Tuesday, March 27, 2018

Azerbaijan’s Sunnis and Shiia, Having Fought on Opposite Sides Abroad, Might Fight at Home, Experts Say

Paul Goble

            Staunton, March 27 – Many countries in the post-Soviet space are worried what may happen when those of their citizens who went to fight for one or another side in the conflicts in the Middle East, but most being overwhelmingly Sunni need to worry about a threat coming from that direction.

            But there is one exception, Azerbaijan, two thirds of whose population is traditionally Shiia and thus unlikely to be attracted to the ISIS banner and who fought for Syria’s Asad, and only one third Sunni who may have fought for the Islamic State.  As a result, when its combatants return, they may continue the battle they were drawn into abroad.

            According to Azerbaijani officials, “the total number of citizens of Azerbaijan who have taken part in military actions in Syria and Iraq reached a thousand.” Two hundred were killed, and most have returned home, although some have gone to Russia or Europe, Ali Abbasov says in a report on the situation (onkavkaz.com/news/2180-esli-sunnity-azerbaidzhana-uezzhali-voevat-za-ig-to-shiity-voevali-za-asada-no-smi-ob-etom-molc.html).

            Of those who have returned, approximately a hundred have been arrested; but enough have entered back into the life of the country to cause difficulties in what Abbasov calls “the complex religious situation in Azerbaijan,” one in which the Shiia are less religious than the Sunnis and the Sunnis less Azerbaijani on average than the Shiia. 

            Most of the Sunnis in Azerbaijan are Lezgins, Avars, Rutuls, and Tsakhurs who live in the northern portion of the country, but some Azerbaijanis living in that region also are traditionally Sunni, and in recent decades there has been a shift by some Azerbaijanis from “traditional Shiite families to Sunni Islam. The reverse happens but less often.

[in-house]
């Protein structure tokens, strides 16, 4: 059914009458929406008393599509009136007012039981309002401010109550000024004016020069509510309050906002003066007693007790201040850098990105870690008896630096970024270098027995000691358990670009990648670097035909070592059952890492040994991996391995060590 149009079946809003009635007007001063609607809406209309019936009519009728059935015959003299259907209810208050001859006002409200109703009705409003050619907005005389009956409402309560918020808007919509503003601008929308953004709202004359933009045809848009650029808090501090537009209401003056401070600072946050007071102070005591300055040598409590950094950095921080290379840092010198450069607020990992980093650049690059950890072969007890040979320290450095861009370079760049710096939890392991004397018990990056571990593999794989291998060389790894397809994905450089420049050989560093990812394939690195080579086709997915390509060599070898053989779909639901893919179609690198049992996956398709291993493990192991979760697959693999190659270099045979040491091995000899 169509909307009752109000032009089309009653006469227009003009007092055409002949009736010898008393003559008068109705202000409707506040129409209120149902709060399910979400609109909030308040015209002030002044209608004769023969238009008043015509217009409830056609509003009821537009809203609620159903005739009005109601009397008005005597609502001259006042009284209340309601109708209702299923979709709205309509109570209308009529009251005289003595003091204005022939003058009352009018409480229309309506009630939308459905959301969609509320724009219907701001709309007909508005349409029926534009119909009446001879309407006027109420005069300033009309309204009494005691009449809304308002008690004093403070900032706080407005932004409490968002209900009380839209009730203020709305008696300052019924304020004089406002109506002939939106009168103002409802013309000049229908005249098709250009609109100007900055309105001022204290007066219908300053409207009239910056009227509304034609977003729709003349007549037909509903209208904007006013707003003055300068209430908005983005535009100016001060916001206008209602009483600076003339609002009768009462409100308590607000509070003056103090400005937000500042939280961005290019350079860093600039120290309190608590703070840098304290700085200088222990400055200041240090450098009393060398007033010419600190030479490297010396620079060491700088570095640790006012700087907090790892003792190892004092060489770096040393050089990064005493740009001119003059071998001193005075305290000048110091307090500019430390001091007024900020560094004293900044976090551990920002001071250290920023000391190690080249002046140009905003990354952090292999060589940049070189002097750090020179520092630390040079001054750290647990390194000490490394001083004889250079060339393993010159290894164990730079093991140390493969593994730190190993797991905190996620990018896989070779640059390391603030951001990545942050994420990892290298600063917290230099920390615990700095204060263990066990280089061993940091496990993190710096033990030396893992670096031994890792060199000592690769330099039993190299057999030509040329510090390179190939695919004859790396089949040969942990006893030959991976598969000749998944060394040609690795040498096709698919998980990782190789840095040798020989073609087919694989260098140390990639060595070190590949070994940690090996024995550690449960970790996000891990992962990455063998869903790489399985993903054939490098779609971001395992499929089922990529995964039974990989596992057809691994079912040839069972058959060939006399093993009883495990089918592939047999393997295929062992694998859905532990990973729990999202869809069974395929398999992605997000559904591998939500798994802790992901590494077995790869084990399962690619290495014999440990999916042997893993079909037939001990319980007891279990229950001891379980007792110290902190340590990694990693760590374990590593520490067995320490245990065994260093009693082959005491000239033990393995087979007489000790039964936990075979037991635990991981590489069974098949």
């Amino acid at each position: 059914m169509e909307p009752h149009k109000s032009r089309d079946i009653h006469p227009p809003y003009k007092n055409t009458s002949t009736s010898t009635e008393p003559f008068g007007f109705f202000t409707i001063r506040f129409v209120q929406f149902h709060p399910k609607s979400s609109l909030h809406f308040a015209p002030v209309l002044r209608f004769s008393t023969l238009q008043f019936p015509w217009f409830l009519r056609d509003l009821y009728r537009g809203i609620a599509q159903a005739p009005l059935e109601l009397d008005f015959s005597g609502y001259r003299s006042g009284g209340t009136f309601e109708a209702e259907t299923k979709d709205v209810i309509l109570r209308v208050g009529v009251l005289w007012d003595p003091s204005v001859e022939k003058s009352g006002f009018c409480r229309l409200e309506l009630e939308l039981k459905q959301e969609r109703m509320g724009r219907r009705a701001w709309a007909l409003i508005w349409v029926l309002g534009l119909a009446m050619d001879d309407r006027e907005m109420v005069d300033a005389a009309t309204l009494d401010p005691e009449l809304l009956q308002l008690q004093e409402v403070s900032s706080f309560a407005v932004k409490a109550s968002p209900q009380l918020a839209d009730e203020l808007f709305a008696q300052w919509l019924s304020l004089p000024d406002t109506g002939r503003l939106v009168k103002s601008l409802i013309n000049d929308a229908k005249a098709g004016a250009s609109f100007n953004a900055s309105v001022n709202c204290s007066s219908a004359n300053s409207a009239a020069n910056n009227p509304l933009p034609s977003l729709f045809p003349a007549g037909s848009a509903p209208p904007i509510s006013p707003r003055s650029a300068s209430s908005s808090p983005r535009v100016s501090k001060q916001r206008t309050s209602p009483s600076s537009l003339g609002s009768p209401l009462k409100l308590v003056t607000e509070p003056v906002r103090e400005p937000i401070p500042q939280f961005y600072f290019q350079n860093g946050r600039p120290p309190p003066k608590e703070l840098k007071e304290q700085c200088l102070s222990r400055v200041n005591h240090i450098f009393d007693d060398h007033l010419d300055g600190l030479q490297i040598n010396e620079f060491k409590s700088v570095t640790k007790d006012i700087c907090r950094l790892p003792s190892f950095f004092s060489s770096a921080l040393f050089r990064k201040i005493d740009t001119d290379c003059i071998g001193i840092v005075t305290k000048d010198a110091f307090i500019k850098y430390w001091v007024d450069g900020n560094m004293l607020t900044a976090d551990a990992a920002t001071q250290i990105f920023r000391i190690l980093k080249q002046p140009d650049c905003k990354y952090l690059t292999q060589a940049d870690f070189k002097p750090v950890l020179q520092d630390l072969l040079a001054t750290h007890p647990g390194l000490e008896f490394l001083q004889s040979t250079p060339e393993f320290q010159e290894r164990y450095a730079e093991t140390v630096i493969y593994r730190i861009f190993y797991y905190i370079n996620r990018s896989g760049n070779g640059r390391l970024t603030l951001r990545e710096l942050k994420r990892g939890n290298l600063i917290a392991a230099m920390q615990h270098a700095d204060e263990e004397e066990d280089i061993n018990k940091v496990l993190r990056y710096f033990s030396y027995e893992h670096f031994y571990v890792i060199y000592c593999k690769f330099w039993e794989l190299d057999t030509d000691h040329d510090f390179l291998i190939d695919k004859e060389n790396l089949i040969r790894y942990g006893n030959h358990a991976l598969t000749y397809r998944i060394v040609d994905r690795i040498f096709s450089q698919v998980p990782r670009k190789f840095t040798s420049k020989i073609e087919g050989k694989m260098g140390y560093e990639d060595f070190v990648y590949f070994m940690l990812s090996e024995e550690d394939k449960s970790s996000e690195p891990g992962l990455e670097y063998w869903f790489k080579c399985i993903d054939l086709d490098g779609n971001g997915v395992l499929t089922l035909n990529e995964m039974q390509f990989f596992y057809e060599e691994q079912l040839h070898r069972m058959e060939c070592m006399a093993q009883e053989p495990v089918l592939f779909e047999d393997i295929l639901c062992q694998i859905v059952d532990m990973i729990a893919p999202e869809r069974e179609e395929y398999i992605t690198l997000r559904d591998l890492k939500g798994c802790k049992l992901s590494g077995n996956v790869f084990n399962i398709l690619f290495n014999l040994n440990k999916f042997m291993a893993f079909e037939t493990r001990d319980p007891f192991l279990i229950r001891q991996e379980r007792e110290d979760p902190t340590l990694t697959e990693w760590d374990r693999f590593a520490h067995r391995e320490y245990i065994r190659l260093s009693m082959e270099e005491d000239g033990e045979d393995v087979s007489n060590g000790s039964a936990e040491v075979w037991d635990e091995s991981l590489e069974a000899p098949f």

Abbasov spoke to two experts from Azerbaijan, both of whom insisted on anonymity.  The first said that most Azerbaijanis were hostile and afraid to the returnees, especially Shiia who fought against the Syrian authorities. Such people, he said, most view as terrorists or even worse.

            The second said that one should not get hung up on the differences between Sunnis and Shiia because most Azerbaijanis do not know the real differences. Individual from either side of the divide may be attracted by dynamic mullahs and missionaries; and that is likely to remain so among the returnees.

            Given growing pressure on Islamic institutions in Azerbaijan, he continued, some may shift from one side to the other or become even more radical in their views.  That is because the Azerbaijanis and especially younger ones tend to go to extremes whenever they take up a cause.

            The first expert suggested that the unwillingness of Azerbaijani authorities to acknowledge and report about those of its nationals who fought for Bashar Asad is making the development of a counter-extremism strategy more difficult.  And the second added that attacks against civic institutions can be expected as well as attacks by each group on the other.

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